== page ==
Quillwork, or the use of dyed, flattened porcupine quills as a means of decoration, is unique to the indigenous people of North America. The porcupine's habitat ranges from Maine to Alaska, and quillwork decoration emerged in most places his quills could be found. Dyed with aniline dyes or in "teas" made of natural materials, the quills are softened in the mouth and then wrapped around thread or sinew stitched to tanned leather. Designs can be simple or complex, and there are many ways of wrapping and plaiting the quills to achieve different patterns. Examples of Quillworking have been found that are at least 400 years old, and quillworking toolkits dating to the 6th century AD. The Wyoming State Museum presents examples of quillworking here and in "Unbroken Circle," our permanent exhibit of Native American history at our museum in Cheyenne, Wyoming.
Bag with quillwork, unknown tribe.
Although quillwork declined in popularity after the introduction of glass beads, it has enjoyed a renaissance in recent decades and is still practiced today. This time and labor intensive art repays the patient artist with a a piece which is "totally and completely ours, the genuine article... found nowhere else in the world." -Norman Moyah, quillwork artist.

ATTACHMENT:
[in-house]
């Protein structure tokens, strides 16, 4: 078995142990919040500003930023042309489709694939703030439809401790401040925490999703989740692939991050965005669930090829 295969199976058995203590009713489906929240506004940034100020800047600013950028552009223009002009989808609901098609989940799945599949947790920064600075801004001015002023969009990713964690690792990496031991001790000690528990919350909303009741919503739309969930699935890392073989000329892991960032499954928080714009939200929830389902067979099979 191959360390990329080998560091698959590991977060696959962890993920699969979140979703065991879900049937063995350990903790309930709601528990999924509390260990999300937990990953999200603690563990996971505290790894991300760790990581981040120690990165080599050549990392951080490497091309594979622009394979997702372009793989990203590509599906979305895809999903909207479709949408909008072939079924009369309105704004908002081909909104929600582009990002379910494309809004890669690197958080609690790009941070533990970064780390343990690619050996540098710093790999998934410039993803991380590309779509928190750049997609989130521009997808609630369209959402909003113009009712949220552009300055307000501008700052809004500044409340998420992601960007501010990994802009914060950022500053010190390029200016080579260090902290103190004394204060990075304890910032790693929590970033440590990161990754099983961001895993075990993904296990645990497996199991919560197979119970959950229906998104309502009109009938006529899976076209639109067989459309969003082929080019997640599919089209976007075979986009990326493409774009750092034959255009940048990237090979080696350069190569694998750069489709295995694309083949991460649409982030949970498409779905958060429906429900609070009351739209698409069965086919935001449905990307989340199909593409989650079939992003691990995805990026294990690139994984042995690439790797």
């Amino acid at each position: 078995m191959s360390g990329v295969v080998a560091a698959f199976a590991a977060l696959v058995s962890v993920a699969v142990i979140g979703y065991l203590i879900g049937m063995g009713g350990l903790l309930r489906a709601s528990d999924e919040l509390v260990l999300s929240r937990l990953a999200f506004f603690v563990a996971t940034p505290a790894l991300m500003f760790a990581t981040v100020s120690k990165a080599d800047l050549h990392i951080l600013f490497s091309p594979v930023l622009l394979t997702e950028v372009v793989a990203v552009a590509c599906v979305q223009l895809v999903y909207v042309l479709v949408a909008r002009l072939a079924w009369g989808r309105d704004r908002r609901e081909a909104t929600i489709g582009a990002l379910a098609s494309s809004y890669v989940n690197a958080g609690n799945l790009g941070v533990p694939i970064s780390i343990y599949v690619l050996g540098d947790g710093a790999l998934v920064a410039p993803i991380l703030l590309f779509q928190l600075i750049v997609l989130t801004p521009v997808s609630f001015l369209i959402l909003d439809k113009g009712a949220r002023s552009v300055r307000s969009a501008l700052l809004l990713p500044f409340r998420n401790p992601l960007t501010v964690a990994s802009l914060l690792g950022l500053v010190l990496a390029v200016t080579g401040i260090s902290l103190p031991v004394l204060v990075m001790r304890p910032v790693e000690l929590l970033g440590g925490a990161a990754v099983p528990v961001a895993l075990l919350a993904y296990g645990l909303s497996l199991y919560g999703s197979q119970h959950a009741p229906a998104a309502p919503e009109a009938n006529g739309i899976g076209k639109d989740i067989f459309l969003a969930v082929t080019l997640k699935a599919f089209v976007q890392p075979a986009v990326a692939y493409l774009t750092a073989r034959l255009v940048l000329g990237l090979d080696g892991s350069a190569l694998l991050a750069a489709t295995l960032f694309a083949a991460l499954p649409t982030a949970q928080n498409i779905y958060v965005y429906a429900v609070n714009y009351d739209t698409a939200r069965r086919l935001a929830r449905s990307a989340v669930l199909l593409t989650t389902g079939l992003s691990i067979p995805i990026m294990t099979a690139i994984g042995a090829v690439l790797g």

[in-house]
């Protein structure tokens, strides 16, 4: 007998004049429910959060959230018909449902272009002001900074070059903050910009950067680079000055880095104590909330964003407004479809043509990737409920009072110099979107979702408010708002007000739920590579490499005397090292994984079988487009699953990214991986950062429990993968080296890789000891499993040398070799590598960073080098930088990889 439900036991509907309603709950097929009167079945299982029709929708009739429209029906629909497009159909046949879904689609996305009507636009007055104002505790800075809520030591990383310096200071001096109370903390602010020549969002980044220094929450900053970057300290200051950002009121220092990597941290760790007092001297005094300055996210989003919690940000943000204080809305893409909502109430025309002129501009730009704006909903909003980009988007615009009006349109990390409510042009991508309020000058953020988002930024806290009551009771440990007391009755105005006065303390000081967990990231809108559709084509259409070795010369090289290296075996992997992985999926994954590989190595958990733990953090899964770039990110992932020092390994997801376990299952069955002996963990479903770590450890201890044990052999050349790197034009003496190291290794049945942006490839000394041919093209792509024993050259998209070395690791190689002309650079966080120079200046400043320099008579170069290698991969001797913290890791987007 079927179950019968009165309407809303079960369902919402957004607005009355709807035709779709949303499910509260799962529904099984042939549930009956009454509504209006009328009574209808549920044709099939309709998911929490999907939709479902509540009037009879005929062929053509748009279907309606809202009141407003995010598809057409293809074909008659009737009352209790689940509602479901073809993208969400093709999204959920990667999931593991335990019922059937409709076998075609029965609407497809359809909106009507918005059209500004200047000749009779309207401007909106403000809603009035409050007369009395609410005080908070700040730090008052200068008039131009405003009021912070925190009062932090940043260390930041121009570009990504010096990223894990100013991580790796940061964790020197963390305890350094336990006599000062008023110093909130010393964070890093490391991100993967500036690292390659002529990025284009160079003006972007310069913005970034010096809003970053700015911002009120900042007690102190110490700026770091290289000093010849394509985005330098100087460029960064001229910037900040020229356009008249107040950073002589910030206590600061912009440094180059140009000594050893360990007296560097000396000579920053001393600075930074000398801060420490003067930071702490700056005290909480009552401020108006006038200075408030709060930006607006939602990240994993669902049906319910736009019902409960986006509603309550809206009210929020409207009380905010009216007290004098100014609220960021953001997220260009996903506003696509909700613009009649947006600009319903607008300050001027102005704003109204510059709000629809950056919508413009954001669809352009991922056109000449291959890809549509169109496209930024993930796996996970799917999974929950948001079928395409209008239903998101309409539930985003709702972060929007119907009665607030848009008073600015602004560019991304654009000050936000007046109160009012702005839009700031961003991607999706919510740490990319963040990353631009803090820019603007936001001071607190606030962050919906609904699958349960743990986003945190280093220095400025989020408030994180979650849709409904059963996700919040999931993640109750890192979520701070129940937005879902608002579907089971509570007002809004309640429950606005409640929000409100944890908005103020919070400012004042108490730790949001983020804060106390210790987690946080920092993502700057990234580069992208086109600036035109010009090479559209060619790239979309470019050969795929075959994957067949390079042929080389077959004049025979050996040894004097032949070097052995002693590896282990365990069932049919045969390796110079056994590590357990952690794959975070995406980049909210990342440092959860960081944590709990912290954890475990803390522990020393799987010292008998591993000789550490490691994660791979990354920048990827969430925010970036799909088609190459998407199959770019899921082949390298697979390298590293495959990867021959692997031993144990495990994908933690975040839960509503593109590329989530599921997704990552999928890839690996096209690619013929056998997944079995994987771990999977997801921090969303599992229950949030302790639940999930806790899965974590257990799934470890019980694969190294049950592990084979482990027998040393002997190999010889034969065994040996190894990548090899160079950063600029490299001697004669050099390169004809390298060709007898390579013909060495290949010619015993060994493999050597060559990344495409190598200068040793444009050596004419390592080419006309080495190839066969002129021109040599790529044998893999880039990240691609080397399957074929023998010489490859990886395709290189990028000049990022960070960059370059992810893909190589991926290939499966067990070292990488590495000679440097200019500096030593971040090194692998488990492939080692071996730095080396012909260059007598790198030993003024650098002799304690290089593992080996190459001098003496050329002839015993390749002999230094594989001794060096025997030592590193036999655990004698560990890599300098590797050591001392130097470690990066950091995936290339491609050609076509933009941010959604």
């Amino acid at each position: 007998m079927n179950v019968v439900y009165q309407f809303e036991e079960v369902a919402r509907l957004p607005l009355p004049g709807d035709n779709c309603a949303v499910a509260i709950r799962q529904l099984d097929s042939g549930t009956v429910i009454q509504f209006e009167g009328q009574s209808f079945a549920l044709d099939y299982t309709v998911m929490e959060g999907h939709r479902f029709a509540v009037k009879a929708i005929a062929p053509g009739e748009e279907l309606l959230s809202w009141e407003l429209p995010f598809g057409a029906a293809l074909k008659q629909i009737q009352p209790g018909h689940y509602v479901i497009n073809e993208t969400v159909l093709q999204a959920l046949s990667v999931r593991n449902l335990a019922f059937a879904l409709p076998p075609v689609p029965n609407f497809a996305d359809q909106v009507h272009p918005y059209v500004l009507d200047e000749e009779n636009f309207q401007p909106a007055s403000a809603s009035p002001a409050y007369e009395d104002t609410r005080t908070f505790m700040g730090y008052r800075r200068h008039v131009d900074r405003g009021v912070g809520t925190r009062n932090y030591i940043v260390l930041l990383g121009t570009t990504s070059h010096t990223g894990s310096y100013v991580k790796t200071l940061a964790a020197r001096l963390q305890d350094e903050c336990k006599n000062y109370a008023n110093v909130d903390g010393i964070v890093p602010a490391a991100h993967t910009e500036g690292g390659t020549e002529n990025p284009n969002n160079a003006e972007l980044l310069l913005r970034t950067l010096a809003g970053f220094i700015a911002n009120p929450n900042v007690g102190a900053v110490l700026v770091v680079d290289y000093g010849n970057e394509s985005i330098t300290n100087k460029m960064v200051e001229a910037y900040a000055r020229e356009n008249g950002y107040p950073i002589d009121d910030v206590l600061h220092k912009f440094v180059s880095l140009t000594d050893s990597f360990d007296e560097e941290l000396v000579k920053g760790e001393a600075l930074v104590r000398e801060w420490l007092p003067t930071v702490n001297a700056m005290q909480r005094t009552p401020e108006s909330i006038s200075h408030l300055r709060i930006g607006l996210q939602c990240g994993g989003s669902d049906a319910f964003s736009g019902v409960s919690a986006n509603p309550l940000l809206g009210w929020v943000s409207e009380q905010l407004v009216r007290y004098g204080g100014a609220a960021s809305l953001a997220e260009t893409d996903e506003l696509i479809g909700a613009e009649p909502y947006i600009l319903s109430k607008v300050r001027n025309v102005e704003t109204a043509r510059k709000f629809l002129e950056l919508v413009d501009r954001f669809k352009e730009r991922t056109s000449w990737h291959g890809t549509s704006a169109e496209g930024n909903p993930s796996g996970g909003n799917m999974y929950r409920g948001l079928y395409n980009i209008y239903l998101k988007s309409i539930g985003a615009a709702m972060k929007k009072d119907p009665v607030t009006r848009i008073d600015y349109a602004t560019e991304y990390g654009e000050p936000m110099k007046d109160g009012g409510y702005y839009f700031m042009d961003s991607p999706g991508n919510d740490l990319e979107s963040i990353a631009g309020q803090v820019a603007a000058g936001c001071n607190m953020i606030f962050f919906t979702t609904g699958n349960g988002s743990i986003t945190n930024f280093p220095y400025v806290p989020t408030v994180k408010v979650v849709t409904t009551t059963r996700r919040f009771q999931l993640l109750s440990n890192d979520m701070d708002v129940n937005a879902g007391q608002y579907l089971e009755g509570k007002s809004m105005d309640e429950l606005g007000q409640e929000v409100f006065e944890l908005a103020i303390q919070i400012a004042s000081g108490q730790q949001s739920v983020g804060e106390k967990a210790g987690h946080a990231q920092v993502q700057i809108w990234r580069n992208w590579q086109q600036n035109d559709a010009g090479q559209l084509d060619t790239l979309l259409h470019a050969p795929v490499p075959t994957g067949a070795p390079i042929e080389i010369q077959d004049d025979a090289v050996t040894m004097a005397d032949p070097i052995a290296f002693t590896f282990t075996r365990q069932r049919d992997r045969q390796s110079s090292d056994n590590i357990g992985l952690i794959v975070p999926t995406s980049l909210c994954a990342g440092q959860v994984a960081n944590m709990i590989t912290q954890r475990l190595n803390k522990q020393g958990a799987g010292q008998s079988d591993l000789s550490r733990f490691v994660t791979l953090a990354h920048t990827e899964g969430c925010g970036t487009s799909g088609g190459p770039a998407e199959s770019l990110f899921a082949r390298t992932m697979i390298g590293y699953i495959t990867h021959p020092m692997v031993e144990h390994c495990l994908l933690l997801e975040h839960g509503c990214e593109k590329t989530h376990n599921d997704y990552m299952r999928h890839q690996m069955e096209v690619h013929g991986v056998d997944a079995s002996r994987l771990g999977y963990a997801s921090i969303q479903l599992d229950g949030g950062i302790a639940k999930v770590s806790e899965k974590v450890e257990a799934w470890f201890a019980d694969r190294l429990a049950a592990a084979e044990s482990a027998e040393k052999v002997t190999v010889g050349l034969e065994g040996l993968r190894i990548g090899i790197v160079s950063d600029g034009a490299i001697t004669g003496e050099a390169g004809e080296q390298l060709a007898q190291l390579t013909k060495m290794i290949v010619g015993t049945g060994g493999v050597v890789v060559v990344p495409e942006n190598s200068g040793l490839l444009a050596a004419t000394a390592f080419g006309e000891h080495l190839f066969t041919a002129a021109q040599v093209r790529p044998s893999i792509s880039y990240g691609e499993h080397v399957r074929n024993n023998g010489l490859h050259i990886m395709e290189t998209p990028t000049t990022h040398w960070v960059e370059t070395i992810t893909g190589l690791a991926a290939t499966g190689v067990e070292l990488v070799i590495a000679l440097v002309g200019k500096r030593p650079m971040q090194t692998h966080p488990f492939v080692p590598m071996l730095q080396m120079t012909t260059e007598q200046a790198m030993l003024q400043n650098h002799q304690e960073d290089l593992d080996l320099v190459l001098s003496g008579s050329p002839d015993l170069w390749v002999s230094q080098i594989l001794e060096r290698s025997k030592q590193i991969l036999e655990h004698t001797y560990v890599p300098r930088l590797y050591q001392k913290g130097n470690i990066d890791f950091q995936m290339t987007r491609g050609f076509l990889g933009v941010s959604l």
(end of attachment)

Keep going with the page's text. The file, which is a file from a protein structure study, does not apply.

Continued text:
Organized by the Wyoming State Museum.
Cole, Christina and Heald, Susan. "The History and Analysis of Pre-Aniline Native American Quillwork Dyes." Textile Society of America Symposium Proceedings. Paper 14 (2010).
Halvorson, Mark J. Sacred Beauty: Quillwork of Plains Women North Dakota: State Historical Society of North Dakota, 1998
Horse Capture, John D. et al. Beauty, Honor, and Tradition: The Legacy of Plains Indian Shirts. Washington DC: National Museum of the American Indian, 2001
Green, Pamela Sexsmith et al. "Quillworking: Traditional Artwork Is Being Resurrected." Saskatchewan Sage volume 2 issue 8 (1998).
Orchard, William C. The Technique of Porcupine-Quill Decoration Among The North American Indians. New York: The Museum of the American Indian Heye Foundation, 1916.